FAO assists China with improved management of alfalfa

A successful TCP project in Ningxia Hui Autonomous Region in China to advise on improved management of alfalfa has many lessons for other regions of China, as well as other countries. In addition to finding that old stands of alfalfa need to be replanted and management practices improved, the project produced an Alfalfa Management Guide for Ningxia and also a Training Manual for Participatory Learning in Alfalfa Agronomy and IPM. High-quality curricula for training practitioners (training of trainers – TOT - and facilitators – TOF) and farmers (farmer field schools – FFS) were developed by the national consultants integrating all areas of alfalfa agronomy, pests, diseases and IPM strategies.  

With the manual on seed production from an earlier TCP project in Xinjiang Production of Alfalfa Seed in Xinjiang there is now a wealth of information available on-line (and in Chinese on local websites and publications) to assist China and neighbouring countries with alfalfa establishment, management, harvesting and storage.

Alfalfa was originally widely planted as part of a programme of returning cropland to forest and pasture because the Government of Ningxia Hui Autonomous Region realized that planting and development of alfalfa (Medicago sativa) is an important strategic measure in improving the ecological environment of the region while raising the living standard of the rural population and promoting livestock development.

The alfalfa situation and production practices in the Ningxia Hui Autonomous Region were thoroughly assessed by local, national and international experts and two in-depth surveys of 96 farmers provided very relevant information of farmer demographics, practices and needs. Alfalfa stands sown in 2000-2002 have declined rapidly to low levels of productivity, therefore Ningxia needs to prepare for large-scale alfalfa planting; this will include a considerable demand for published information on alfalfa agronomy and IPM and large quantities of high-quality seed. Technology packages for sustainable alfalfa production have been developed by the project.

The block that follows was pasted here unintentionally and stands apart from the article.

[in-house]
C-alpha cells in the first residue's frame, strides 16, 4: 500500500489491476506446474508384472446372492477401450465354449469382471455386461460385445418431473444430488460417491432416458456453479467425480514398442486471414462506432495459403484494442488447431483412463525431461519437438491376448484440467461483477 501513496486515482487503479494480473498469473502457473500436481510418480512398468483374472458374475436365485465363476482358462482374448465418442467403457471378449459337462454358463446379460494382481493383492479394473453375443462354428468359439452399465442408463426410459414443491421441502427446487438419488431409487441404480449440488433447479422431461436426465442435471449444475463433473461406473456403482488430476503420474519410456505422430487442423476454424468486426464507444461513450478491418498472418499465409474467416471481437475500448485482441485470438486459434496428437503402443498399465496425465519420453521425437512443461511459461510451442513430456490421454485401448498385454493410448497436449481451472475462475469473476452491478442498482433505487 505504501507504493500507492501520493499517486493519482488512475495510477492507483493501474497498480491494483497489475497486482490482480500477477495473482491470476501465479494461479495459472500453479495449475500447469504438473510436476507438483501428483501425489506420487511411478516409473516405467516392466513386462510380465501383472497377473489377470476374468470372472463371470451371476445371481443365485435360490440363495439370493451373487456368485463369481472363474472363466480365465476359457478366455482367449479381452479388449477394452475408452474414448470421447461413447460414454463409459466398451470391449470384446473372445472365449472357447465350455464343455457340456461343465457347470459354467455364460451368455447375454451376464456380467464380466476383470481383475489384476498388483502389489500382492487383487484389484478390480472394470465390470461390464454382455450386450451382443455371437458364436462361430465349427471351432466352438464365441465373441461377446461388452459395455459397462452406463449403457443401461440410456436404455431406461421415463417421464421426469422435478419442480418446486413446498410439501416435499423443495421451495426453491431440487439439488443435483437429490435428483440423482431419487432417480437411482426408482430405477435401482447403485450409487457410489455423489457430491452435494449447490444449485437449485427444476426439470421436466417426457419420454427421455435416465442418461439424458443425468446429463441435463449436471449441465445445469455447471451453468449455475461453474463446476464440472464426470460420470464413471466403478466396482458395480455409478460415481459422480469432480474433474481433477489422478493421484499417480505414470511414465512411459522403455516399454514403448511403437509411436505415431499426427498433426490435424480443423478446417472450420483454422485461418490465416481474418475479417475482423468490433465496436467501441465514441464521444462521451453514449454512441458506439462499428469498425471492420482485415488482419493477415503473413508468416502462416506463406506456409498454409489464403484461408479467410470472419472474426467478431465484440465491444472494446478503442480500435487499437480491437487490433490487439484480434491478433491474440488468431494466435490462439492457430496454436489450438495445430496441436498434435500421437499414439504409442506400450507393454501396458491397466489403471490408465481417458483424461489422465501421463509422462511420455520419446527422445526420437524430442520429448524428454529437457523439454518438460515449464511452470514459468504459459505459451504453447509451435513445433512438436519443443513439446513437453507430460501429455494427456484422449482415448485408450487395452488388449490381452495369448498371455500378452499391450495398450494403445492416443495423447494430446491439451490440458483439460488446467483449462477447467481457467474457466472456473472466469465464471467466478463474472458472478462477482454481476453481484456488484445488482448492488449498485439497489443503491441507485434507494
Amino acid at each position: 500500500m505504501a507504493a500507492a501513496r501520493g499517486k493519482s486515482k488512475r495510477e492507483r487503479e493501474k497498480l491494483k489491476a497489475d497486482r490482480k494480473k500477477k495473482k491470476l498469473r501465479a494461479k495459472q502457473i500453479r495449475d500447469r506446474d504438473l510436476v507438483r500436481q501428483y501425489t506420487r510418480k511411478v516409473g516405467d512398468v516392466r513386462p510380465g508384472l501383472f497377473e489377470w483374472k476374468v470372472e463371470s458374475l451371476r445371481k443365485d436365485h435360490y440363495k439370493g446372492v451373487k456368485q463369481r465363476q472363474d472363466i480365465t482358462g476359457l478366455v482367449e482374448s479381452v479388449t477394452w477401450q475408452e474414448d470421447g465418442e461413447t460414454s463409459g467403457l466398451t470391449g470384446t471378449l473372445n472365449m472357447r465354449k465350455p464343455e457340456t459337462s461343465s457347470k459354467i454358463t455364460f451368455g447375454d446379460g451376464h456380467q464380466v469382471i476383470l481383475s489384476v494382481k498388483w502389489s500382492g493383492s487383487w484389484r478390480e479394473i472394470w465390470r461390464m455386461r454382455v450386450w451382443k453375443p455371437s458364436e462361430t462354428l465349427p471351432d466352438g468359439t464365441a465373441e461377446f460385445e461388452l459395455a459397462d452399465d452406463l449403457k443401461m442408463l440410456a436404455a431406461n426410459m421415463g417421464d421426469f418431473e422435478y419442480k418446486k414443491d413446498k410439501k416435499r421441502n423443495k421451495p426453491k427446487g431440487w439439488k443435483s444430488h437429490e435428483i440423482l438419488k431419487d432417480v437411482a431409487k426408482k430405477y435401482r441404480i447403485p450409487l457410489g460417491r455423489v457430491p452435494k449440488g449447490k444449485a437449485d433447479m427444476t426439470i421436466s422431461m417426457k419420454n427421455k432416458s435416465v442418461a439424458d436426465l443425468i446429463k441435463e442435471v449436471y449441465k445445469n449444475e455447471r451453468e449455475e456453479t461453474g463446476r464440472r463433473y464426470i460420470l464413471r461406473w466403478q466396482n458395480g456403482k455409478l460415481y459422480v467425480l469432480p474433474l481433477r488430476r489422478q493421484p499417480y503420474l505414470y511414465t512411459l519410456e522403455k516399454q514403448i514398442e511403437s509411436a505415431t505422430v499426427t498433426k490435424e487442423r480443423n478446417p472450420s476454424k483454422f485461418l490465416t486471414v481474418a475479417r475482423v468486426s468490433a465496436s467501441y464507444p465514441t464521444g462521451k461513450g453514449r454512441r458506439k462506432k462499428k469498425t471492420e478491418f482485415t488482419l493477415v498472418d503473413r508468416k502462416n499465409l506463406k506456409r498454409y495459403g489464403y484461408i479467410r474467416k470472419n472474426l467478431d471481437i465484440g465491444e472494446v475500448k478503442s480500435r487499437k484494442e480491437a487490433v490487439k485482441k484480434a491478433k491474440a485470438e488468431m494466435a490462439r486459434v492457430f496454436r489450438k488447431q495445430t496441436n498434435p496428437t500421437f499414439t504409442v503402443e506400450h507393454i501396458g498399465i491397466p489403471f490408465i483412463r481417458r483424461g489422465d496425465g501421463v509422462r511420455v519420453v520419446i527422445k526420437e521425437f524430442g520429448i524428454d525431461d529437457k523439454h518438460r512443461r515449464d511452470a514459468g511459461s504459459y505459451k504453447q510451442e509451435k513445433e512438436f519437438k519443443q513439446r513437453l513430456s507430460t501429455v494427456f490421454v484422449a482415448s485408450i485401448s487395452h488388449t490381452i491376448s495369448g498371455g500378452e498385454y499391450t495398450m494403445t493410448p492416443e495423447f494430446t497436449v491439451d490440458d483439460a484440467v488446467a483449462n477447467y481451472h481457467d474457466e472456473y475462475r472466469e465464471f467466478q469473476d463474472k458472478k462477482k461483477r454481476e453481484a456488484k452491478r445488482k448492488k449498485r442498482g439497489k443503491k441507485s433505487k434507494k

During the final workshop a medium-term plan was developed with participation from farmers’ communities and approved by local authorities for sustainable alfalfa production in Ningxia Hui. The document, “Contributions Toward a Medium Term Plan to Sustain and Enhance Alfalfa Production in Ningxia”,  was drafted from the inputs of a diverse group of grassland, alfalfa and pest management specialists and managers from four counties, three Ningxia bureaus, and two national and international organizations.  While the medium term plan requires broader review and discussion, early implementation is necessary due to the need to replace old alfalfa stands, the high value of alfalfa and forages, and the increasing demand by farmers for improved technology to produce alfalfa.


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